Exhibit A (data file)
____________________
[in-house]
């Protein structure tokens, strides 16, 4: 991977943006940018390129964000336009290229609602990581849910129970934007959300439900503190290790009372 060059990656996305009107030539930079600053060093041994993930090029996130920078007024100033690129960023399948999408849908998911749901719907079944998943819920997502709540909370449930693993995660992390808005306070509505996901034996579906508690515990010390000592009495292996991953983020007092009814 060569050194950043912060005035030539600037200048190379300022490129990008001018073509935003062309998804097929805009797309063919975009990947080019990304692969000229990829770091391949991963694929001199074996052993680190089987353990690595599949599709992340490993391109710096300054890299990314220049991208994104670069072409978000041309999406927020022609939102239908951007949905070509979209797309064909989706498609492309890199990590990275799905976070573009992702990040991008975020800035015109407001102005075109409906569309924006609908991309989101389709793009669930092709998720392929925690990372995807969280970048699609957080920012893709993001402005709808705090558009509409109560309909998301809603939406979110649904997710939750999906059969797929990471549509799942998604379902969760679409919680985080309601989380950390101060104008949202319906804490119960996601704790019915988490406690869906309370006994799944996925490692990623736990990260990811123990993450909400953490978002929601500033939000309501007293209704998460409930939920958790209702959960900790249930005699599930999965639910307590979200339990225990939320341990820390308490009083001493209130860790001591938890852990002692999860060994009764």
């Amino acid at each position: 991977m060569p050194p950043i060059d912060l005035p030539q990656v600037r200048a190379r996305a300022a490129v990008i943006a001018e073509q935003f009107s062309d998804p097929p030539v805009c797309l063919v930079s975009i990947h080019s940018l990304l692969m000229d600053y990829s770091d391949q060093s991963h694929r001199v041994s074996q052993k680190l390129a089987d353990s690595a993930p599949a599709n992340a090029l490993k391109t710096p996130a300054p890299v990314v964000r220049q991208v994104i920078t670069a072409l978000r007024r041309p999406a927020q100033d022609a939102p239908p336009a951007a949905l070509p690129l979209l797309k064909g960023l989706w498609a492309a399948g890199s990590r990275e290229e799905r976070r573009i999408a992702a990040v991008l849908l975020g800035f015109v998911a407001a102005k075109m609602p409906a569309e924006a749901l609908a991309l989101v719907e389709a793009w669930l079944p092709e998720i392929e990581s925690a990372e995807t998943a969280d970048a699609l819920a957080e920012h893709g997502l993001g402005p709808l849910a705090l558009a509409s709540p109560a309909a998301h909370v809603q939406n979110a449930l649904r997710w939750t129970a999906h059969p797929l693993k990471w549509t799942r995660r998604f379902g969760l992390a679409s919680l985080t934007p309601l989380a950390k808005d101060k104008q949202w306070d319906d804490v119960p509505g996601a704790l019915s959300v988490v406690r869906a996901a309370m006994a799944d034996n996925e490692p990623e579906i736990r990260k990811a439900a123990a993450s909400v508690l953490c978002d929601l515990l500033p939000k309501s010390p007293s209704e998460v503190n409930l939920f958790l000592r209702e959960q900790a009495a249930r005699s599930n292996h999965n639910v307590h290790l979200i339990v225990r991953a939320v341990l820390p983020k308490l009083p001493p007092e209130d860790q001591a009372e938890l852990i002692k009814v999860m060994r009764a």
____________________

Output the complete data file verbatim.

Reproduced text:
[in-house]
């Protein structure tokens, strides 16, 4: 991977943006940018390129964000336009290229609602990581849910129970934007959300439900503190290790009372 060059990656996305009107030539930079600053060093041994993930090029996130920078007024100033690129960023399948999408849908998911749901719907079944998943819920997502709540909370449930693993995660992390808005306070509505996901034996579906508690515990010390000592009495292996991953983020007092009814 060569050194950043912060005035030539600037200048190379300022490129990008001018073509935003062309998804097929805009797309063919975009990947080019990304692969000229990829770091391949991963694929001199074996052993680190089987353990690595599949599709992340490993391109710096300054890299990314220049991208994104670069072409978000041309999406927020022609939102239908951007949905070509979209797309064909989706498609492309890199990590990275799905976070573009992702990040991008975020800035015109407001102005075109409906569309924006609908991309989101389709793009669930092709998720392929925690990372995807969280970048699609957080920012893709993001402005709808705090558009509409109560309909998301809603939406979110649904997710939750999906059969797929990471549509799942998604379902969760679409919680985080309601989380950390101060104008949202319906804490119960996601704790019915988490406690869906309370006994799944996925490692990623736990990260990811123990993450909400953490978002929601500033939000309501007293209704998460409930939920958790209702959960900790249930005699599930999965639910307590979200339990225990939320341990820390308490009083001493209130860790001591938890852990002692999860060994009764």
């Amino acid at each position: 991977m060569p050194p950043i060059d912060l005035p030539q990656v600037r200048a190379r996305a300022a490129v990008i943006a001018e073509q935003f009107s062309d998804p097929p030539v805009c797309l063919v930079s975009i990947h080019s940018l990304l692969m000229d600053y990829s770091d391949q060093s991963h694929r001199v041994s074996q052993k680190l390129a089987d353990s690595a993930p599949a599709n992340a090029l490993k391109t710096p996130a300054p890299v990314v964000r220049q991208v994104i920078t670069a072409l978000r007024r041309p999406a927020q100033d022609a939102p239908p336009a951007a949905l070509p690129l979209l797309k064909g960023l989706w498609a492309a399948g890199s990590r990275e290229e799905r976070r573009i999408a992702a990040v991008l849908l975020g800035f015109v998911a407001a102005k075109m609602p409906a569309e924006a749901l609908a991309l989101v719907e389709a793009w669930l079944p092709e998720i392929e990581s925690a990372e995807t998943a969280d970048a699609l819920a957080e920012h893709g997502l993001g402005p709808l849910a705090l558009a509409s709540p109560a309909a998301h909370v809603q939406n979110a449930l649904r997710w939750t129970a999906h059969p797929l693993k990471w549509t799942r995660r998604f379902g969760l992390a679409s919680l985080t934007p309601l989380a950390k808005d101060k104008q949202w306070d319906d804490v119960p509505g996601a704790l019915s959300v988490v406690r869906a996901a309370m006994a799944d034996n996925e490692p990623e579906i736990r990260k990811a439900a123990a993450s909400v508690l953490c978002d929601l515990l500033p939000k309501s010390p007293s209704e998460v503190n409930l939920f958790l000592r209702e959960q900790a009495a249930r005699s599930n292996h999965n639910v307590h290790l979200i339990v225990r991953a939320v341990l820390p983020k308490l009083p001493p007092e209130d860790q001591a009372e938890l852990i002692k009814v999860m060994r009764a």